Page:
From here, the Toyota production system changed. They intentionally stop production to highlight a problem. Create pain in the management so that they can manage better. They stop so that people can learn from it. Make no mistake. They hate downtimes. But they know they will repeat the same mistakes if they don’t feel the pain. So they create pain and not have repeated downtimes. I have met many Toyota people who mentioned how they stopped the line once and what they learned from it. One guy told me his worst downtime caused two hours to go down (introducing a new component). I responded that we have two hours of downtime daily in the line we are working together. We shouldn’t get used to that condition. We need to reach a higher level.

  • The production doesn’t stop because there are no problems.

This might sound contradicting to what TPS is saying, but that’s what good lines look like. This is accomplished not by adding resources but by Kaizen and standardizations. All resources of man, machine, material, and methods have clear followable standards. For example, absentee is very small. People need to submit vacation plans weeks ahead. If they can’t show up on the day, they need to call before the start of the shift. The shop floor management carries a highly cross-trained workforce to cover for such happening. And, what is more important, is that through daily Kaizen, the workforce feels social belonging to work at the place. Like many sports coaches, the management’s responsibility is to prepare. They know that good preparations results in good performances. When they did have a bad performance, they understood the root cause and improved the standard. I remember a VP coming to the shop floor after several months of improvement activities. He commented that he didn’t know that the production could become so “quiet.” The shop floor was filled with sounds. Yet, people and machines were constantly moving. We didn’t hear a yell or crashing noises. They monitor KPIs, but he came to hear confirmed that the KPIs are not fake. Production is like a beautiful orchestra.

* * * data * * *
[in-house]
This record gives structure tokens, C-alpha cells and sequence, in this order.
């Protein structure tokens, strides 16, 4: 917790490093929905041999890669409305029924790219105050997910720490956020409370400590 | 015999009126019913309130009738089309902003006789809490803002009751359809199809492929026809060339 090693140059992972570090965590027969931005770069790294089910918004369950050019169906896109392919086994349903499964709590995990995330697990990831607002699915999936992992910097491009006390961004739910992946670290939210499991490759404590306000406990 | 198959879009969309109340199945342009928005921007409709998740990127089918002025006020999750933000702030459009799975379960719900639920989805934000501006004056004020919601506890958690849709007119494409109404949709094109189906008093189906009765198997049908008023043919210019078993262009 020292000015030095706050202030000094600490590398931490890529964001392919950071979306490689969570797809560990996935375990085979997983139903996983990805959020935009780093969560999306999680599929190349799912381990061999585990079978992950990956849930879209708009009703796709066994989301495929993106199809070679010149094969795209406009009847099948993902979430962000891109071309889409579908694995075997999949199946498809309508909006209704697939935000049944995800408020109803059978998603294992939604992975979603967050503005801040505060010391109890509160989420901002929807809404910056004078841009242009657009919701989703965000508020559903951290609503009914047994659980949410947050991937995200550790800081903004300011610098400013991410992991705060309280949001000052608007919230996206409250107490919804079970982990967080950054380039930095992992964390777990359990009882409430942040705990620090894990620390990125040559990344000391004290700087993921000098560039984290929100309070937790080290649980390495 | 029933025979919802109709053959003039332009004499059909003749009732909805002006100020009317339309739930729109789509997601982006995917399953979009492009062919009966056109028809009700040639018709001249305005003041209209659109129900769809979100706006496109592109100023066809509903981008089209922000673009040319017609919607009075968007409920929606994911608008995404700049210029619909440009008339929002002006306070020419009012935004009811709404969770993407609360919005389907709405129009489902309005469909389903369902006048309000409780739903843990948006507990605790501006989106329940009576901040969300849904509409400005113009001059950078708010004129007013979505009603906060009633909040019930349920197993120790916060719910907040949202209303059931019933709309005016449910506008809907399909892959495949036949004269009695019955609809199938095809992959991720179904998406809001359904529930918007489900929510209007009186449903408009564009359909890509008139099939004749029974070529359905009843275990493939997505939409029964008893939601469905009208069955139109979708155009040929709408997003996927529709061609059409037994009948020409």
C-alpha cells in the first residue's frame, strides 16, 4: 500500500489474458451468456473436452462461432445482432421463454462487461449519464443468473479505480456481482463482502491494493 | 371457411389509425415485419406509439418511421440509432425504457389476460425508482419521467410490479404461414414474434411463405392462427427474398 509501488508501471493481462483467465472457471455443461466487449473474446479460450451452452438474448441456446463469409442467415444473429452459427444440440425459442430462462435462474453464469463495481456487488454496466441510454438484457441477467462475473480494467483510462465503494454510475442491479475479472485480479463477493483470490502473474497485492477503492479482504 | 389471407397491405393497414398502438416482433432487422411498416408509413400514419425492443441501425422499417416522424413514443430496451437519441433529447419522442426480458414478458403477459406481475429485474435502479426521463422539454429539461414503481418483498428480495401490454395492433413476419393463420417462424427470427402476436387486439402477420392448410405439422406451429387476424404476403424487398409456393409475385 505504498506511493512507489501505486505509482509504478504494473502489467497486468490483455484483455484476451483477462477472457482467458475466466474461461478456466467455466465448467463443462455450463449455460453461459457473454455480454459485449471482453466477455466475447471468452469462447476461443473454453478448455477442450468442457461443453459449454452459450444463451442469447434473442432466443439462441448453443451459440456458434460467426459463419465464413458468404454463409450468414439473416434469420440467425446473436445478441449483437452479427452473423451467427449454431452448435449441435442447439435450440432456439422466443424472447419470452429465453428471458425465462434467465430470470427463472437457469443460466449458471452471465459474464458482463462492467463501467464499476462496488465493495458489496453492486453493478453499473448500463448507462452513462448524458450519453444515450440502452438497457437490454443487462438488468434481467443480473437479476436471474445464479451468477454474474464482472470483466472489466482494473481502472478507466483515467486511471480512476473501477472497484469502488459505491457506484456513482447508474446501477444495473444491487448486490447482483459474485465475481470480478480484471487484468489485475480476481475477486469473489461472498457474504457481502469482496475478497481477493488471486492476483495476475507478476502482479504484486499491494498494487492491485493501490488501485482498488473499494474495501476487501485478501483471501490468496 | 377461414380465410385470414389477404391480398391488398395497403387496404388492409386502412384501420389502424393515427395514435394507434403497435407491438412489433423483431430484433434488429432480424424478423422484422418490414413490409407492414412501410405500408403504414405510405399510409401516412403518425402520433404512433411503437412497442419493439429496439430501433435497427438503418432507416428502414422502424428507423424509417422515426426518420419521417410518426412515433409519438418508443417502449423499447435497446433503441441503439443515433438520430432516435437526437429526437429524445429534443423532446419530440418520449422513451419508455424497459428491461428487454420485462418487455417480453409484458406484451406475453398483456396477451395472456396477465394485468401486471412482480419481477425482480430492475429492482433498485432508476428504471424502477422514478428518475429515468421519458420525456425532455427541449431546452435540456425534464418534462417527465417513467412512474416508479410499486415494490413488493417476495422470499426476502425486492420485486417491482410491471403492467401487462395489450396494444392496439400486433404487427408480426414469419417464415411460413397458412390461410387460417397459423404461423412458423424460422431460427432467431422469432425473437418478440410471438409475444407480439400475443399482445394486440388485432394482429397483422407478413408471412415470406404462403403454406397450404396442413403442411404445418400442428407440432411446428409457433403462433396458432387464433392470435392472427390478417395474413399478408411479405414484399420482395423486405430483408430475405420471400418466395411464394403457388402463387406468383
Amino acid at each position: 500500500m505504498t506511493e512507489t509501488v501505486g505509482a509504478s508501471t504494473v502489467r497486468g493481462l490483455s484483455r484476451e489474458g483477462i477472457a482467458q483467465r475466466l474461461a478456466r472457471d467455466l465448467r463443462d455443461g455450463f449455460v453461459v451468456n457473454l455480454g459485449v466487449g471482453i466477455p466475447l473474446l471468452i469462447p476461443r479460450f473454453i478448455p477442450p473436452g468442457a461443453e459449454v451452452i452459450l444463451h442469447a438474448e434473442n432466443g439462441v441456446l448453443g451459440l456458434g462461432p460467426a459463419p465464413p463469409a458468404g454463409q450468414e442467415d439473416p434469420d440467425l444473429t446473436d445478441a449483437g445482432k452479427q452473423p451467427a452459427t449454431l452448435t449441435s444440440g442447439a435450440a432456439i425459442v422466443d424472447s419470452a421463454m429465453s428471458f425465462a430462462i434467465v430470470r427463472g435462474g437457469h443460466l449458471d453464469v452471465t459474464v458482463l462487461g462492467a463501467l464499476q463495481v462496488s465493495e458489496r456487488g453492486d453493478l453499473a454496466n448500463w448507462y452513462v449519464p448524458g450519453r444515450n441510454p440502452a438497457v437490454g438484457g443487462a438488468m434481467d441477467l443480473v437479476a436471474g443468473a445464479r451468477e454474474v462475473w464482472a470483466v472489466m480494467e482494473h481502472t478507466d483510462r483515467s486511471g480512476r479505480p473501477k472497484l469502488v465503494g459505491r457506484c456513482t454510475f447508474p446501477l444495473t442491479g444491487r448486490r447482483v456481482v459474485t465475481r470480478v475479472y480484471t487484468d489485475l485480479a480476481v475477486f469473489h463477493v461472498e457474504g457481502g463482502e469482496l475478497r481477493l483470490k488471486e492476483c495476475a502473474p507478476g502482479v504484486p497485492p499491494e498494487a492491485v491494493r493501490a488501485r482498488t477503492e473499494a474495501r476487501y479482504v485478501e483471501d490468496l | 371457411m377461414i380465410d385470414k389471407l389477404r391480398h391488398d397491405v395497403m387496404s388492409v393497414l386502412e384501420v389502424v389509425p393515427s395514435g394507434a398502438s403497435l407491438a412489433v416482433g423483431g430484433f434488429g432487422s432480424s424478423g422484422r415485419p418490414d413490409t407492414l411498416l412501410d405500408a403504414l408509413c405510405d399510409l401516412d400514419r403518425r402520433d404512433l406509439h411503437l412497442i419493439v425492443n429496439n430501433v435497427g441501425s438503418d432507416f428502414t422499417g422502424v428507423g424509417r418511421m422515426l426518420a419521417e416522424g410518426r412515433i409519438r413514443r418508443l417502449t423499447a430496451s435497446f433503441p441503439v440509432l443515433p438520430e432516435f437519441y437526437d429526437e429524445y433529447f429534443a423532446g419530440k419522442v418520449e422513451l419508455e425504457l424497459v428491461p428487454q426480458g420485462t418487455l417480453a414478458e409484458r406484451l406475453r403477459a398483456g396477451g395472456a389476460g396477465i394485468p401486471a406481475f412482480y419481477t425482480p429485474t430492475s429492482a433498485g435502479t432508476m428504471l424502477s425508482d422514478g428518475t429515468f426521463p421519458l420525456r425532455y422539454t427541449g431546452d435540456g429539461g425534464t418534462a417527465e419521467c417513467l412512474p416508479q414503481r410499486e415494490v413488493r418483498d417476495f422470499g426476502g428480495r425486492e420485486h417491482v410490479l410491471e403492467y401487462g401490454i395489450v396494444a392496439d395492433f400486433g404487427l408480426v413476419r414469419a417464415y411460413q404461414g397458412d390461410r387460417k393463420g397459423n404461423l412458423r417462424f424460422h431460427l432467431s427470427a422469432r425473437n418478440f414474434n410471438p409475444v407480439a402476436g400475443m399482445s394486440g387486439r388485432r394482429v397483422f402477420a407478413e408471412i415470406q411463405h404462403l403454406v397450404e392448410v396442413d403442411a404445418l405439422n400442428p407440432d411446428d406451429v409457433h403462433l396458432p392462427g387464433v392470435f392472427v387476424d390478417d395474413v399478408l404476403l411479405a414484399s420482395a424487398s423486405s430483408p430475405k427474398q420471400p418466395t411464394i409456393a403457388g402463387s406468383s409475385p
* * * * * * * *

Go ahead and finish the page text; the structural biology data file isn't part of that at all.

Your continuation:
• The production stopped because it was challenging.

“We are in embracing conditions with high downtimes.” Mentioned the plant manager. And we went to the problem area.

Here, the group leader explained what was happening.

“Customer demand is up by 10%. We took this opportunity to make some changes to reduce the labor here by 10%.” The leader explained that some of the labor required additional training. Additional Kaizen was required to create better motion. “And we have been hitting takt for the last two days, so we will continue making more Kaizens.” And the plant manager was asking more questions about how they could have prepared better for such change.

When we challenge, we do make mistakes. Sometimes uptime means no challenge, which means disaster for the future. We should have some downtimes because we are challenging. Of course, such challenges should be done with some extra resources not to impact the current plan. But having 0 downtimes is not necessarily good. Creating a good challenge is a leader’s responsibility.

Which stoppages do you have? At least, there are many stoppages, and simply following numbers won’t provide the whole story. We need to go see the stoppages.